Electric Motor

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  • Topic: Electric motor, Horsepower, Synchronous motor
  • Pages : 7 (2553 words )
  • Download(s) : 22
  • Published : November 23, 2010
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http://www.engrcs.com/club/SHEP/Motor_Overview.pdf for acceleration time n power rating http://hyperphysics.phy-astr.gsu.edu/hbase/magnetic/elemot.html http://www.oddparts.com/acsi/motortut.htm

http://www.freescale.com/webapp/sps/site/overview.jsp?code=DRMTRELECTMTR Understanding Induction Motor Nameplate Information
May 1, 2004 12:00 PM, By Ed Cowern, P.E., Baldor Electric Co. 12 Comments | Related Content Share135
Keeping the language common among manufacturers is critical to making motors interchangeable The U.S. motor industry has worked on a standardized basis for more than three-quarters of a century. The standardization agency — National Electrical Manufacturers Association (NEMA) — was established in 1926 “… to promote the standardization of electrical apparatus and supplies.” As a result of this group's efforts, you can expect “standard” motors from different manufacturers to meet or exceed minimum performance parameters and, for the most part, be about the same size. A critical part of making motors interchangeable is ensuring that nameplate information is common among manufacturers. The common language of the motor nameplate enables installation and maintenance personnel to quickly understand and recognize exactly what type of motor they're dealing with during a new installation or replacement procedure. The NEC states that the motor nameplate must show the following information: * Rated voltage or voltages

* Rated full-load amps for each voltage level
* Frequency
* Phase
* Rated full-load speed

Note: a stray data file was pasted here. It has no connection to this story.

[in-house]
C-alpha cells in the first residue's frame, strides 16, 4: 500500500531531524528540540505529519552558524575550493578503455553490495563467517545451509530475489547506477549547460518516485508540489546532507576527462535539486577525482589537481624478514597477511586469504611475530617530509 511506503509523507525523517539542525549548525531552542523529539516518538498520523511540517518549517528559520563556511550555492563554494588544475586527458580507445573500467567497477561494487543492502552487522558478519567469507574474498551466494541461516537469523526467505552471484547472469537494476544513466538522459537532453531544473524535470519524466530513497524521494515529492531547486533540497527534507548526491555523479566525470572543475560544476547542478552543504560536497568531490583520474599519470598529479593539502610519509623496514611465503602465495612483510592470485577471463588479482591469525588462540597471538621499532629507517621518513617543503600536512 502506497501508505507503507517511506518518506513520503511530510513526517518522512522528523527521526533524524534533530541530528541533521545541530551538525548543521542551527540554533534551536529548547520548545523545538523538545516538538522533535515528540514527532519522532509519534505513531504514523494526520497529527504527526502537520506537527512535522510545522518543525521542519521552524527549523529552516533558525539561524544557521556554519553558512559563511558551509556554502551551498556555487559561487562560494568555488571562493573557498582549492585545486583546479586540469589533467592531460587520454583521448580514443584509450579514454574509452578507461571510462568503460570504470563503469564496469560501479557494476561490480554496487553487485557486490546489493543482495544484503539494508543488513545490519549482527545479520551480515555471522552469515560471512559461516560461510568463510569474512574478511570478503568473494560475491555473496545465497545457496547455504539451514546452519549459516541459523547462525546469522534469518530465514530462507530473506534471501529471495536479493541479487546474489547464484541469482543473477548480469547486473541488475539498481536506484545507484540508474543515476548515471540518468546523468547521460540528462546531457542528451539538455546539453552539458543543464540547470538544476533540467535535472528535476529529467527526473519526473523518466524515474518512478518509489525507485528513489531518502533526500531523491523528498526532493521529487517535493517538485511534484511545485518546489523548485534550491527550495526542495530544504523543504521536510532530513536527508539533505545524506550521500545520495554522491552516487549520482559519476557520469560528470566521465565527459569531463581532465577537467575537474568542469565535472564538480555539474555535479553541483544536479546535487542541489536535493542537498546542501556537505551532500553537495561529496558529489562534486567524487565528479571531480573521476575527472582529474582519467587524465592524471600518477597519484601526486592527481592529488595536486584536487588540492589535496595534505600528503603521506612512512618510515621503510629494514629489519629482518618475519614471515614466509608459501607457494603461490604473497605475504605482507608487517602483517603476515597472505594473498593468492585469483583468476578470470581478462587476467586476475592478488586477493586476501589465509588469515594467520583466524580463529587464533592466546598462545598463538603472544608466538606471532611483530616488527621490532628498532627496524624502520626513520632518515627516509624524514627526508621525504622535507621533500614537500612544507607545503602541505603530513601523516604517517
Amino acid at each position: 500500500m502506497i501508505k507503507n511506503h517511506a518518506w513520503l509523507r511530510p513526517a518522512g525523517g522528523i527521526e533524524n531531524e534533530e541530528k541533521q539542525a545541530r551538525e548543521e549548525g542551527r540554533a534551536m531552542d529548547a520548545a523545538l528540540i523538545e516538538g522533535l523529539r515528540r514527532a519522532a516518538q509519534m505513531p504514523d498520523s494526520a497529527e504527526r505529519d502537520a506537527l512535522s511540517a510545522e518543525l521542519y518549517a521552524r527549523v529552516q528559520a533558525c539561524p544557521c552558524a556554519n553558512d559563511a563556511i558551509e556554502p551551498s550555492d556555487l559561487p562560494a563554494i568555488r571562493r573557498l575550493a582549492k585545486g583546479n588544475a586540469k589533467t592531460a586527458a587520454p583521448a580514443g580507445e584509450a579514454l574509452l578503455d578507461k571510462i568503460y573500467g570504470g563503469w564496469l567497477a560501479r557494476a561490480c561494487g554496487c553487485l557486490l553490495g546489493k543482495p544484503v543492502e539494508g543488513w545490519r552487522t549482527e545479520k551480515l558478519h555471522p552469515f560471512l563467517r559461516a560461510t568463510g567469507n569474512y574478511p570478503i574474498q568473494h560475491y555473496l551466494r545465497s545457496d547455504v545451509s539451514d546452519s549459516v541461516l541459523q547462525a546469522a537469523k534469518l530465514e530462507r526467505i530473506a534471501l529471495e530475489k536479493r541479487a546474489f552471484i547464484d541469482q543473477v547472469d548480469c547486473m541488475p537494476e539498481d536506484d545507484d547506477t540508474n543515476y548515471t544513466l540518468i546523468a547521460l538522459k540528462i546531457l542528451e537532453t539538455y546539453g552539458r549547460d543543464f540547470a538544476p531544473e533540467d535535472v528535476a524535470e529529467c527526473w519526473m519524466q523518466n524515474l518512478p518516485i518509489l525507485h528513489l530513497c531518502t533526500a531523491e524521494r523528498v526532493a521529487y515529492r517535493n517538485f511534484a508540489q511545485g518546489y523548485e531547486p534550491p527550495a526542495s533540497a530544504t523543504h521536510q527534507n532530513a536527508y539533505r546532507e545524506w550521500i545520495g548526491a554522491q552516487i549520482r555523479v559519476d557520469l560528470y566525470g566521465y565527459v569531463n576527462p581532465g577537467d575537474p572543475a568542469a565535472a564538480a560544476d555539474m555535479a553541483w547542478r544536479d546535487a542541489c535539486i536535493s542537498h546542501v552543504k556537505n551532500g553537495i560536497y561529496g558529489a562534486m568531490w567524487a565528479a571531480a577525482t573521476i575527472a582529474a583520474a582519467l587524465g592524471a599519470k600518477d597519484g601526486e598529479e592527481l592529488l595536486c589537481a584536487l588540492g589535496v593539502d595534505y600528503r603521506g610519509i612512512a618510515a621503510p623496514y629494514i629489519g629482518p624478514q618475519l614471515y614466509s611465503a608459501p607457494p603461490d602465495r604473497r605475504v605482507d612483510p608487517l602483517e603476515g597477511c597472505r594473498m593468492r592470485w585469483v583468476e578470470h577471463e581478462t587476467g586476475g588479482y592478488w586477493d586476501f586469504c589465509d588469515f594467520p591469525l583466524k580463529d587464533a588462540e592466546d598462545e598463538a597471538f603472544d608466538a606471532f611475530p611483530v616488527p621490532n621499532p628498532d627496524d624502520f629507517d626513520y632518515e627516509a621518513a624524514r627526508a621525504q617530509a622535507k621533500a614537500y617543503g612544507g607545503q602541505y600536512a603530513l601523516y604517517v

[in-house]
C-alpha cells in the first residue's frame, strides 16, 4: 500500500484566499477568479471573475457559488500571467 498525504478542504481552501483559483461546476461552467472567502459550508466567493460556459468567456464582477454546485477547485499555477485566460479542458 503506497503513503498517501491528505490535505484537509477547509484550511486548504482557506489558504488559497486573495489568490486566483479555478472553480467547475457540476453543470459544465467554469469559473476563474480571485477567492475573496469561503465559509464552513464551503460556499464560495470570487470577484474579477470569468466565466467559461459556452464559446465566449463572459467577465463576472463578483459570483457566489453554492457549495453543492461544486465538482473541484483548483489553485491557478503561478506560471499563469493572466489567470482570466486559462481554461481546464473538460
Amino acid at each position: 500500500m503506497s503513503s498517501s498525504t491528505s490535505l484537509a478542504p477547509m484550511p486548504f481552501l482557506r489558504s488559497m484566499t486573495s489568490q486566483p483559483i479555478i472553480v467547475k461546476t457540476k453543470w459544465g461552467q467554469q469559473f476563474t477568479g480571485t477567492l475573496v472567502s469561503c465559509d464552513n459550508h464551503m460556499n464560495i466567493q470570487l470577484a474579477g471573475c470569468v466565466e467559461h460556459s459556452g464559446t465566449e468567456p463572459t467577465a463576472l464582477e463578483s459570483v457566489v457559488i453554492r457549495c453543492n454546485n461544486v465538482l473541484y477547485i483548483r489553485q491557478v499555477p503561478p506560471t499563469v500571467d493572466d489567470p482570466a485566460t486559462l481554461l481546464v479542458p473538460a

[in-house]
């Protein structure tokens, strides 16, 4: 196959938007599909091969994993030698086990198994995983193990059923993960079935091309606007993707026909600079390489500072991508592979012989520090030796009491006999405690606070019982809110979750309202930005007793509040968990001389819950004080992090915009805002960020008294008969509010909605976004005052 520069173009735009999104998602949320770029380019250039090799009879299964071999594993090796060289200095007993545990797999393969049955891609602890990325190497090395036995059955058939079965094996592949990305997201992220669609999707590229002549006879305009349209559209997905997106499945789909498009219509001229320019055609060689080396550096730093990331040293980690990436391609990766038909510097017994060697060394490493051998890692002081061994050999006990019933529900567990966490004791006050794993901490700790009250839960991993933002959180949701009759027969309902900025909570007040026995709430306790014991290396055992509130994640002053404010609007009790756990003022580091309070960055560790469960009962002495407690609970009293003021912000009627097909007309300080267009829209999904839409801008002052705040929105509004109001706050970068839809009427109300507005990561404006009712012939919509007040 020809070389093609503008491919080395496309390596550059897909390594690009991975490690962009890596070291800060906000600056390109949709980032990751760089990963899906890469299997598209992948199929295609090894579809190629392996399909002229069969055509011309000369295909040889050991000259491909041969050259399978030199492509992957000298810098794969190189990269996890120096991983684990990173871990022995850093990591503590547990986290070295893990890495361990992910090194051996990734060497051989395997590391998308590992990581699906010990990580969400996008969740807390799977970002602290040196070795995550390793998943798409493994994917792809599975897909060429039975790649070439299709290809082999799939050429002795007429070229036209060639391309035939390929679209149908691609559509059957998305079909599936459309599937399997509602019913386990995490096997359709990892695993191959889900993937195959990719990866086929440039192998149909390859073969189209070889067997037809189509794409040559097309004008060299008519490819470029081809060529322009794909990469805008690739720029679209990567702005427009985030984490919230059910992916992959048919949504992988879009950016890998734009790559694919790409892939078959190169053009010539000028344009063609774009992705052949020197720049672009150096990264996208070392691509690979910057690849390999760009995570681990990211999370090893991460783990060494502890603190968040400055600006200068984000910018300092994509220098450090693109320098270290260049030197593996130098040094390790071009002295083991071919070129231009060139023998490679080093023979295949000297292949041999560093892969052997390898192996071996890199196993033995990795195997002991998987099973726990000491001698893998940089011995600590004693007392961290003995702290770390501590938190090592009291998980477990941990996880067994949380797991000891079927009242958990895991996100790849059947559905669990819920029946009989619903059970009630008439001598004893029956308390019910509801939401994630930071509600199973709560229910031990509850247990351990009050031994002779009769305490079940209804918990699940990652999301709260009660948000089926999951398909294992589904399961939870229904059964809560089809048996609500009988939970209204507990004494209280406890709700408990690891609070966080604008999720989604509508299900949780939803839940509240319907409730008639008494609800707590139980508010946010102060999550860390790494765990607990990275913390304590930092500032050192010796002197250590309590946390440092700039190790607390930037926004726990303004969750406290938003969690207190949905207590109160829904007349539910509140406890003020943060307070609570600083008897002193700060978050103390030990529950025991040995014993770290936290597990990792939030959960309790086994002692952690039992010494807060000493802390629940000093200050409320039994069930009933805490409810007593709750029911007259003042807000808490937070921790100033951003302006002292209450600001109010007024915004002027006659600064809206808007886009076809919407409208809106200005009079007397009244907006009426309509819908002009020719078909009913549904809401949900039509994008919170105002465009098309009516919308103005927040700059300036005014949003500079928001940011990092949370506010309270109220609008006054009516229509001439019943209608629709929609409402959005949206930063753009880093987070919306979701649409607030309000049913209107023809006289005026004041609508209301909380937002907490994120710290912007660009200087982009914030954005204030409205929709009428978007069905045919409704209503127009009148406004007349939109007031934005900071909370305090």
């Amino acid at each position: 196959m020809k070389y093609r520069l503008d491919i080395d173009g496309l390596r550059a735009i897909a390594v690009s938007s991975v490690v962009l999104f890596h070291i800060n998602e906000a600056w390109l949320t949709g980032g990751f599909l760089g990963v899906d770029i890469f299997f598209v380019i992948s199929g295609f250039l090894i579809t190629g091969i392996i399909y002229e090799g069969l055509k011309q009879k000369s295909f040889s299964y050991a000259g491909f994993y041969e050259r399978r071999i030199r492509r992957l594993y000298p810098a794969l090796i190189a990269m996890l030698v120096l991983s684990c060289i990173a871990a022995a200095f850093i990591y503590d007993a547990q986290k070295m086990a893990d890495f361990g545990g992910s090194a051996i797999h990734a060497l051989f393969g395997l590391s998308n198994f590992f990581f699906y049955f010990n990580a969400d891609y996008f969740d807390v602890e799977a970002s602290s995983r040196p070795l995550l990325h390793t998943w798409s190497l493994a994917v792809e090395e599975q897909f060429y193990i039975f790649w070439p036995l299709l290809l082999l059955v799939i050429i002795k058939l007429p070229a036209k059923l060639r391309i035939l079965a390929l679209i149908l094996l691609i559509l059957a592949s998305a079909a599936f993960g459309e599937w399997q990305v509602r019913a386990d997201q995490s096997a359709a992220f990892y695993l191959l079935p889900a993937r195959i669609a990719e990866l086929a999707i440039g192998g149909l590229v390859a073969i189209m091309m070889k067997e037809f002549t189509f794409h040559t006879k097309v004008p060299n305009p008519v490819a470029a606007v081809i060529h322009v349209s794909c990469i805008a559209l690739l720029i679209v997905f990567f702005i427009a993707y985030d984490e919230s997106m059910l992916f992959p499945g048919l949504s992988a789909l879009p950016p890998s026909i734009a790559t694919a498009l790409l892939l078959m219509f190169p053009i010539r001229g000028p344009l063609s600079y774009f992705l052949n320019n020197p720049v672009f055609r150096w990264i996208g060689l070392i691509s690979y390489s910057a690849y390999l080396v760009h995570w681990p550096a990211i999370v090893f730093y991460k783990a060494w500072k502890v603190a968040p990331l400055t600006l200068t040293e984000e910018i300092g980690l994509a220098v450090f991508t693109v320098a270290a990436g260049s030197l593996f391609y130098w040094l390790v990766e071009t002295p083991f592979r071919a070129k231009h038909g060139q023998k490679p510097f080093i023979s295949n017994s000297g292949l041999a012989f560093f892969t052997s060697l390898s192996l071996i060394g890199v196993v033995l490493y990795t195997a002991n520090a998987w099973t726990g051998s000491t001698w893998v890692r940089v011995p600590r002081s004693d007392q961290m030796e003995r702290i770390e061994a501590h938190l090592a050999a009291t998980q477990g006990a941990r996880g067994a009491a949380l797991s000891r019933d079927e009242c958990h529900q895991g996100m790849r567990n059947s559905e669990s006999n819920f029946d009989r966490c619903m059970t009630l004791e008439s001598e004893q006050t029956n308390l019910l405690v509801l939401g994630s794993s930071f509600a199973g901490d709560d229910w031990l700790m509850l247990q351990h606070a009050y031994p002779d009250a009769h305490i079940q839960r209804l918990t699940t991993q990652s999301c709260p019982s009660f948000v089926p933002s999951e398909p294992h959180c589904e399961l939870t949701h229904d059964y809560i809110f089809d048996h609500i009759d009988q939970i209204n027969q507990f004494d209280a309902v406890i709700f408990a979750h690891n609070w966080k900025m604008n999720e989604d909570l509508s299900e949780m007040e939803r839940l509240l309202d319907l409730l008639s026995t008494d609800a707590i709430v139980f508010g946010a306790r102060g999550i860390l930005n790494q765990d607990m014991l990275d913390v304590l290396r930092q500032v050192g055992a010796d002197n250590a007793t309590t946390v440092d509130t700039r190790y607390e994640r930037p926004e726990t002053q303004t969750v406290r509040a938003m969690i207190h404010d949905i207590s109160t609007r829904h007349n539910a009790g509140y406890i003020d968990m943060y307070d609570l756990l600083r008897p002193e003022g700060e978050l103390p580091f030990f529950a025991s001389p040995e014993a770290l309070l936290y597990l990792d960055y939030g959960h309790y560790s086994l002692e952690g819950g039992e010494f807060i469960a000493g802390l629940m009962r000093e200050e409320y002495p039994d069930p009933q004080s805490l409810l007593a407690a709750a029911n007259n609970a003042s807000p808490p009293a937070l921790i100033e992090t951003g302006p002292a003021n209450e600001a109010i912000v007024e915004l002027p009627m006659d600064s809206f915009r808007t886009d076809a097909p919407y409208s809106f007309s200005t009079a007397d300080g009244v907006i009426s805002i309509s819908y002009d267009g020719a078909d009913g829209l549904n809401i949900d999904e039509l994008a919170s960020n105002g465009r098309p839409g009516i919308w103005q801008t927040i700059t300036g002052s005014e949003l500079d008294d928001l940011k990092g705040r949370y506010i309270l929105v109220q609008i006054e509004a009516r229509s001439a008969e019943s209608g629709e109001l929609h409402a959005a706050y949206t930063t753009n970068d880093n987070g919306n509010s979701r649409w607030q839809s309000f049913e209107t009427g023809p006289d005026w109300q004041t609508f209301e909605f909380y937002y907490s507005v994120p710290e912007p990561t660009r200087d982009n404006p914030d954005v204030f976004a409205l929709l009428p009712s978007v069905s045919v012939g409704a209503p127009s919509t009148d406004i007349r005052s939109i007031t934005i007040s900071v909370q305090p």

* Insulation class and rated ambient temperature
* Rated horsepower
* Time rating
* Locked-rotor code letter
* Manufacturer's name and address
In addition to this required information, motor nameplates may also include data like frame size, NEMA design letter, service factor, full-load efficiency, and power factor. Finally, some nameplates may even include data like bearing identification numbers, certification code, manufacturer serial number, and symbols and logos. Basic nameplate data. In order to fully understand the details presented on motor nameplates we'll examine each of these items more closely and explain its importance. Rated voltage — Motors are designed to yield optimal performance when operating at a specific voltage level, or a combination of voltage levels in the case of dual-voltage or tri-voltage motors. This value is known as the nameplate voltage. In recognition of the fact that voltage changes on your power distribution system occur due to changing load conditions within your facility and on the utility supply that feeds your facility, motors are designed with a 10% tolerance for voltage above and below the rated nameplate value. Thus, a motor with a rated nameplate voltage of 460V should be expected to operate successfully between 414V and 506V. Rated full-load amperage — As the torque load on a motor increases, the amperage required to power the motor also increases. When the full-load torque and horsepower is reached, the corresponding amperage is known as the full-load amperage (FLA). This value is determined by laboratory tests; the value is usually rounded up slightly and recorded as the nameplate value. Rounding up allows for manufacturing variations that can occur and some normal voltage variations that might increase the full-load amps of the motor. The nameplate FLA is used to select the correct wire size, motor starter, and overload protection devices necessary to serve and protect the motor. Frequency — To operate successfully, the motor frequency must match the power system (supply) frequency. In North America, this frequency is 60 Hz (cycles). In other parts of the world, the frequency may be 50 or 60 Hz....
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